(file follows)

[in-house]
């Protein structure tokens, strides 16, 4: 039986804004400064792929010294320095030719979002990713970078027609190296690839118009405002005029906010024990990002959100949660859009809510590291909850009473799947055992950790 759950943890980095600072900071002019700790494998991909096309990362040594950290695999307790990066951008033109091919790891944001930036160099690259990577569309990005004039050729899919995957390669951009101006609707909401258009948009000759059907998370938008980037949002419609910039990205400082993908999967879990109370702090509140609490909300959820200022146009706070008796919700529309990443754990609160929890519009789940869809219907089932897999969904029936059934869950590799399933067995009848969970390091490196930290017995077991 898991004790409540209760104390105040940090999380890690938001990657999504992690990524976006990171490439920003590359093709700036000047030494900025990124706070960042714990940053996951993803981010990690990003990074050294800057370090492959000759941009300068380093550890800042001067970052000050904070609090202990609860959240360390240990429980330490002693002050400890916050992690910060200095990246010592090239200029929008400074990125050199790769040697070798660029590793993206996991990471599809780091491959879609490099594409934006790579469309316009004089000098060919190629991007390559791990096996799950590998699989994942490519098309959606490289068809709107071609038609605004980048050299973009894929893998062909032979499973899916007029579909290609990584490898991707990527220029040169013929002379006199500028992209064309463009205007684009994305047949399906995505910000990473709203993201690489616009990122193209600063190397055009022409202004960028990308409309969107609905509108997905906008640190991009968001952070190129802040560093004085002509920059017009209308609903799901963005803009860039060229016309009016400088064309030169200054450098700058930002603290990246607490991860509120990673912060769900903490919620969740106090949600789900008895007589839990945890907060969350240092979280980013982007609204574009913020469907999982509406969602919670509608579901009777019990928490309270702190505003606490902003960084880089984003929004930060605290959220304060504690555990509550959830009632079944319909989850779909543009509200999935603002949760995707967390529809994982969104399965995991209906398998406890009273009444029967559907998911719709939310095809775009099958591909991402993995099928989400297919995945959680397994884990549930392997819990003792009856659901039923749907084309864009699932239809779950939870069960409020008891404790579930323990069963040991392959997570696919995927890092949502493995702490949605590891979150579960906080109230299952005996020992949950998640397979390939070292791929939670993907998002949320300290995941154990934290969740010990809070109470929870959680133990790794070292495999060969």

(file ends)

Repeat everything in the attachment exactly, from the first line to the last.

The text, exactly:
[in-house]
């Protein structure tokens, strides 16, 4: 039986804004400064792929010294320095030719979002990713970078027609190296690839118009405002005029906010024990990002959100949660859009809510590291909850009473799947055992950790 759950943890980095600072900071002019700790494998991909096309990362040594950290695999307790990066951008033109091919790891944001930036160099690259990577569309990005004039050729899919995957390669951009101006609707909401258009948009000759059907998370938008980037949002419609910039990205400082993908999967879990109370702090509140609490909300959820200022146009706070008796919700529309990443754990609160929890519009789940869809219907089932897999969904029936059934869950590799399933067995009848969970390091490196930290017995077991 898991004790409540209760104390105040940090999380890690938001990657999504992690990524976006990171490439920003590359093709700036000047030494900025990124706070960042714990940053996951993803981010990690990003990074050294800057370090492959000759941009300068380093550890800042001067970052000050904070609090202990609860959240360390240990429980330490002693002050400890916050992690910060200095990246010592090239200029929008400074990125050199790769040697070798660029590793993206996991990471599809780091491959879609490099594409934006790579469309316009004089000098060919190629991007390559791990096996799950590998699989994942490519098309959606490289068809709107071609038609605004980048050299973009894929893998062909032979499973899916007029579909290609990584490898991707990527220029040169013929002379006199500028992209064309463009205007684009994305047949399906995505910000990473709203993201690489616009990122193209600063190397055009022409202004960028990308409309969107609905509108997905906008640190991009968001952070190129802040560093004085002509920059017009209308609903799901963005803009860039060229016309009016400088064309030169200054450098700058930002603290990246607490991860509120990673912060769900903490919620969740106090949600789900008895007589839990945890907060969350240092979280980013982007609204574009913020469907999982509406969602919670509608579901009777019990928490309270702190505003606490902003960084880089984003929004930060605290959220304060504690555990509550959830009632079944319909989850779909543009509200999935603002949760995707967390529809994982969104399965995991209906398998406890009273009444029967559907998911719709939310095809775009099958591909991402993995099928989400297919995945959680397994884990549930392997819990003792009856659901039923749907084309864009699932239809779950939870069960409020008891404790579930323990069963040991392959997570696919995927890092949502493995702490949605590891979150579960906080109230299952005996020992949950998640397979390939070292791929939670993907998002949320300290995941154990934290969740010990809070109470929870959680133990790794070292495999060969």